Near the end of a website redesign project, you’re likely to be excitedly anticipating the launch of your new site and eager to let your users take advantage of its new design and functionality. But how can you be sure that the site will be functioning correctly before it goes live? The answer is testing.
We’ve written previously about Quality Control (QC) and User Acceptance Testing (UAT), as well as prepping your new site for search engine optimization (SEO), all of which can help you make sure that no mistakes are made on the site before it goes live, but what about ensuring that the site won’t crash or become non-performant once it has been launched?
While performing baseline testing from the user’s perspective is an important part of ensuring a site is ready to go live, you also need to make sure your site will be able to handle the traffic that you expect to receive. How can you make sure that the site will be able to perform if traffic goes up, and how can you be sure that it will provide the security that your users expect?
In order to be certain that your site is ready to go live, here are critical 4 areas in which you should perform testing:
1. Load Testing
We’ve written before about how to calculate the peak traffic that you expect to receive on your new site, but we haven’t delved into how or why you should perform load testing to ensure that your site will be able to handle this amount of traffic.
When doing this testing, you want to know whether your site will slow down or begin surfacing errors when traffic increases. If you do find that there are any performance issues, what is causing them? Performing load testing will help you determine whether caching is not enabled as aggressively as you need it to be, if you are making any exhaustive database queries, if you have any networking or hosting configuration issues, or anything else that may be negatively impacting your site.
Load testing also gives you the opportunity to review the application logs on the server to see if any errors are being thrown that aren’t visible to the end user. Finding and addressing these errors during pre-launch testing will help you ensure that any issues are resolved before they affect your users’ experience on your live site.
2. Unit Testing
Often, simply checking to see if your site will be able to handle traffic spikes is not enough. You’ll also need to be able to make sure that the site will be able to handle any user interactions during periods of high traffic. These interactions could include forms that users will be filling out and submitting, member logins, shopping cart functionality, or credit card payments.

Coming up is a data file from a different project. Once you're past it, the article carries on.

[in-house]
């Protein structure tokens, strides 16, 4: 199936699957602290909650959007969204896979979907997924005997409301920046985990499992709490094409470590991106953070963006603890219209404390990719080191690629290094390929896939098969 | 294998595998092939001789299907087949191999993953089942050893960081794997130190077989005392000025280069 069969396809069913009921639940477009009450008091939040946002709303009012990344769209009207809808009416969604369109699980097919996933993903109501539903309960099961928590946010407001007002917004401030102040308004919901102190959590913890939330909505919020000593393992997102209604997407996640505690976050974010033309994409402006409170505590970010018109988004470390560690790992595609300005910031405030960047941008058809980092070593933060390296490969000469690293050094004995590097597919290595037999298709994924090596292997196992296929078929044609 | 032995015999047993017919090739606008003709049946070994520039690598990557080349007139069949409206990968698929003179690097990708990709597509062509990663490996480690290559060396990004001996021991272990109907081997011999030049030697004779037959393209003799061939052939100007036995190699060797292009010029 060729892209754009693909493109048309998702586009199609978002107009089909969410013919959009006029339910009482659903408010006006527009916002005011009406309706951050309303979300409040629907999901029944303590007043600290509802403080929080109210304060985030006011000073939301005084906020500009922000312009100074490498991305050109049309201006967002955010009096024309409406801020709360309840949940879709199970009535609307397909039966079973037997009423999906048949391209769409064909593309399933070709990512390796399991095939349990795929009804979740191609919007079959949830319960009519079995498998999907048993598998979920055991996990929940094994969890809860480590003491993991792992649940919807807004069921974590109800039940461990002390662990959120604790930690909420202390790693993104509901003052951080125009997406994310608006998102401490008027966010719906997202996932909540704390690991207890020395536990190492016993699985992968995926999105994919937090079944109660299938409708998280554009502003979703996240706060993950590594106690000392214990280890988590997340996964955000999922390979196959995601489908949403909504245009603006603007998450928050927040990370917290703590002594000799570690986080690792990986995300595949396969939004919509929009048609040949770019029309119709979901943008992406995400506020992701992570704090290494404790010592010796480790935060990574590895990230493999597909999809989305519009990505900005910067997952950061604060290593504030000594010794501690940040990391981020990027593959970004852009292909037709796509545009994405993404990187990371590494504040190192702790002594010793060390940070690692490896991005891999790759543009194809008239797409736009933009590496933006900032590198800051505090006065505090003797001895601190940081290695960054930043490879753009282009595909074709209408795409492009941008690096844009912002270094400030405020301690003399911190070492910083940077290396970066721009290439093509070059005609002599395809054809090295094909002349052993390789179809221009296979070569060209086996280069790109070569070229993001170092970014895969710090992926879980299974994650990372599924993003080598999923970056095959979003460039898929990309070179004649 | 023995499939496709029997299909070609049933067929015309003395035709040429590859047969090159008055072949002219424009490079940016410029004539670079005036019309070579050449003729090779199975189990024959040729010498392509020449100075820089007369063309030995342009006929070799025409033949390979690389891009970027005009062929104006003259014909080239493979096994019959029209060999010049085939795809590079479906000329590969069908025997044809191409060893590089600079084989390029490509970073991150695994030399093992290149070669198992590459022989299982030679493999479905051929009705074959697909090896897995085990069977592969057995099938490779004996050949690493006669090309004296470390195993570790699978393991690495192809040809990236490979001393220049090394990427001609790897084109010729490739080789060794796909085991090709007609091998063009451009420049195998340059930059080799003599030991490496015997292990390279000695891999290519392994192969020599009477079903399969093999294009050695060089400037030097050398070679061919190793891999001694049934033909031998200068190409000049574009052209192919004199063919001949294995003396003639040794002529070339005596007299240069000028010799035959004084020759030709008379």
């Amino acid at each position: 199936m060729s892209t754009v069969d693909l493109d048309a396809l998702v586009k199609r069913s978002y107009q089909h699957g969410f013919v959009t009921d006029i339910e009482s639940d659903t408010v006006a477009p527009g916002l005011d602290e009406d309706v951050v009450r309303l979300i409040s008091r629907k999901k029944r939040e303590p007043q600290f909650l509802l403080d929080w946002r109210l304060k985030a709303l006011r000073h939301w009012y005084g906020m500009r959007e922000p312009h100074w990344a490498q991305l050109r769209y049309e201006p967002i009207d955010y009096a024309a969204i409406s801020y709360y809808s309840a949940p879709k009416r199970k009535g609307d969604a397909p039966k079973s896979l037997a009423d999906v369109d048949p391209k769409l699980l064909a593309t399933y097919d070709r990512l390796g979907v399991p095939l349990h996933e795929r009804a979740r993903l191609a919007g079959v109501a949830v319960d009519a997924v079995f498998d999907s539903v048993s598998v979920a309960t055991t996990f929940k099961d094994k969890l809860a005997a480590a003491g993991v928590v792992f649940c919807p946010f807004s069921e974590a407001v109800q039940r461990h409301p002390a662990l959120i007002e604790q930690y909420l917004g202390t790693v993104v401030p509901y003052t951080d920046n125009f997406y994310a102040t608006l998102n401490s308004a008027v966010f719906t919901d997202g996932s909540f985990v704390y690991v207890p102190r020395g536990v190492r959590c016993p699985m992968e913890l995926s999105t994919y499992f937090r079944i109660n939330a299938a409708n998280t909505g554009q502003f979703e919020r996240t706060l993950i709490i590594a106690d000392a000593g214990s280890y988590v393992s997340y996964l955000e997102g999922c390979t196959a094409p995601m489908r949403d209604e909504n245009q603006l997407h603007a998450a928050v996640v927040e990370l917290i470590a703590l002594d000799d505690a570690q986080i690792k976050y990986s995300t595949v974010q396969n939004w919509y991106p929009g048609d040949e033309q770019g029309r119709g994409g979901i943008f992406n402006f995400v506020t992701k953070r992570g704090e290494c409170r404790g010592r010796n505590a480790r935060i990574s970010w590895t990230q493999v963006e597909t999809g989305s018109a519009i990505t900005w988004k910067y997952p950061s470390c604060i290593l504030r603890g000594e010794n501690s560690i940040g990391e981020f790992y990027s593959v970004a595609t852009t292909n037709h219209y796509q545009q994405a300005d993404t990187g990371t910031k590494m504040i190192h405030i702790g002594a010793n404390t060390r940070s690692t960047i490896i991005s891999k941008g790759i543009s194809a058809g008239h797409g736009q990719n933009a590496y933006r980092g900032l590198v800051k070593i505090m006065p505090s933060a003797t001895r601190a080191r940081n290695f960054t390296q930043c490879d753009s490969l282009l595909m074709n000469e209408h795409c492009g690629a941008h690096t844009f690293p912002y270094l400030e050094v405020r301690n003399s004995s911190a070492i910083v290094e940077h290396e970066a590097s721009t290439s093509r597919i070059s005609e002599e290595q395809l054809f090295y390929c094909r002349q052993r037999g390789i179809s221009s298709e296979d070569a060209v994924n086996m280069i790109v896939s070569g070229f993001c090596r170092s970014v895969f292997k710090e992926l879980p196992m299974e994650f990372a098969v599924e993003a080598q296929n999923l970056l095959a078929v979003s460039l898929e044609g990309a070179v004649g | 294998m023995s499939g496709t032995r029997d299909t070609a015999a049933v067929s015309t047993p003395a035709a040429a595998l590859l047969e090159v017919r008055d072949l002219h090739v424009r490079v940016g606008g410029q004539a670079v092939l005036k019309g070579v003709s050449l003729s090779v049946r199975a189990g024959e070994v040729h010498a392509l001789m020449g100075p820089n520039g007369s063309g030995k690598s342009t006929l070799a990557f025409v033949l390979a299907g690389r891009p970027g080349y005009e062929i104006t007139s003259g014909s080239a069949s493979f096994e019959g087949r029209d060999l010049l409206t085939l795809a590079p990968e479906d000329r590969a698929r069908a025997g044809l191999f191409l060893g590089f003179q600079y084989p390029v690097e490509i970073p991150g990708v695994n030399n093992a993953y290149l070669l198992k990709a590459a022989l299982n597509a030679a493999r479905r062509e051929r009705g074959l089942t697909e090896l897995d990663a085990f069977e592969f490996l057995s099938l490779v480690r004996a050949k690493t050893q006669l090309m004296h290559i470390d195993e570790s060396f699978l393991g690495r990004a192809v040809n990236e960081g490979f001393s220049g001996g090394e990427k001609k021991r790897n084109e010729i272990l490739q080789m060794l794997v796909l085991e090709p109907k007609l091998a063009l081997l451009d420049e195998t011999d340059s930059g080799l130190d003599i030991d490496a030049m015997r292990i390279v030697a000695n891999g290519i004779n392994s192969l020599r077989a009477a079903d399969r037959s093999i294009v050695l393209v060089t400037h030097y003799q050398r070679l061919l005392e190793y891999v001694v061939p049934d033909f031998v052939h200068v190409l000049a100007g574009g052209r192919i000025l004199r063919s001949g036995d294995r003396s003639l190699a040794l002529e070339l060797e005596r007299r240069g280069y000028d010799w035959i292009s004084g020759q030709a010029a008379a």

In order to simulate the interactive elements of your site, using a tool like JMeter will allow you to make sure all of the site’s functions will perform as expected, no matter the traffic load.
3. Integration Testing
Enterprise websites often connect to multiple integrated systems, so it is likely that your site will be pushing and pulling data from a MAP, ERP, or PIM. Simply testing to ensure that the correct data is being sent to or received from these systems is not enough; you’ll need to ensure that these integrations are also performing correctly when the site is under heavy traffic load.
In addition, some third party systems have daily or hourly API limits. If you’re pulling data from these systems on every page load, you may soon reach those limits, at which point the integration will cease functioning. You’ll need to be aware of whether this will be an issue during times of heavy traffic, so that you can use caching or another strategy to account for and surmount these limitations.
4. Security Scanning
As you prepare to launch your new website, it’s incredibly important to ensure from a coding and hosting perspective that your site meets industry security standards. Performing baseline tests can ensure that you are following best practices for security. These tests include:
- Port Scanning – Ensure that only the necessary ports for the website to function are open.
- OS Patching - Ensure that the hosting environment is patched with the latest operating system updates.
- Application Patching – Ensure that the web application software itself is fully patched and up-to-date.
Also, depending on your industry, you may also need to ensure that you are following PCI or HIPAA requirements. Ensuring that you understand what those requirements are and that you have addressed them prior to your site launch will eliminate the possibility of delays before your site can go live.
The Importance of Testing
All of the items above are aspects of testing that are often overlooked when preparing to launch a new site. With the proper planning, you can make sure that these tests are performed prior to your site launch and catch any issues that might result in a less than ideal experience for your site’s users.
Do you have any questions about how to perform these tests before launching your site? Do you want to know more about how Diagram can help you ensure that your site is following best practices and providing the best experience for your users? Please contact us, and we’ll not only help you optimize your site, we’ll work with you to build a complete digital strategy. We look forward to helping you find success in your online efforts!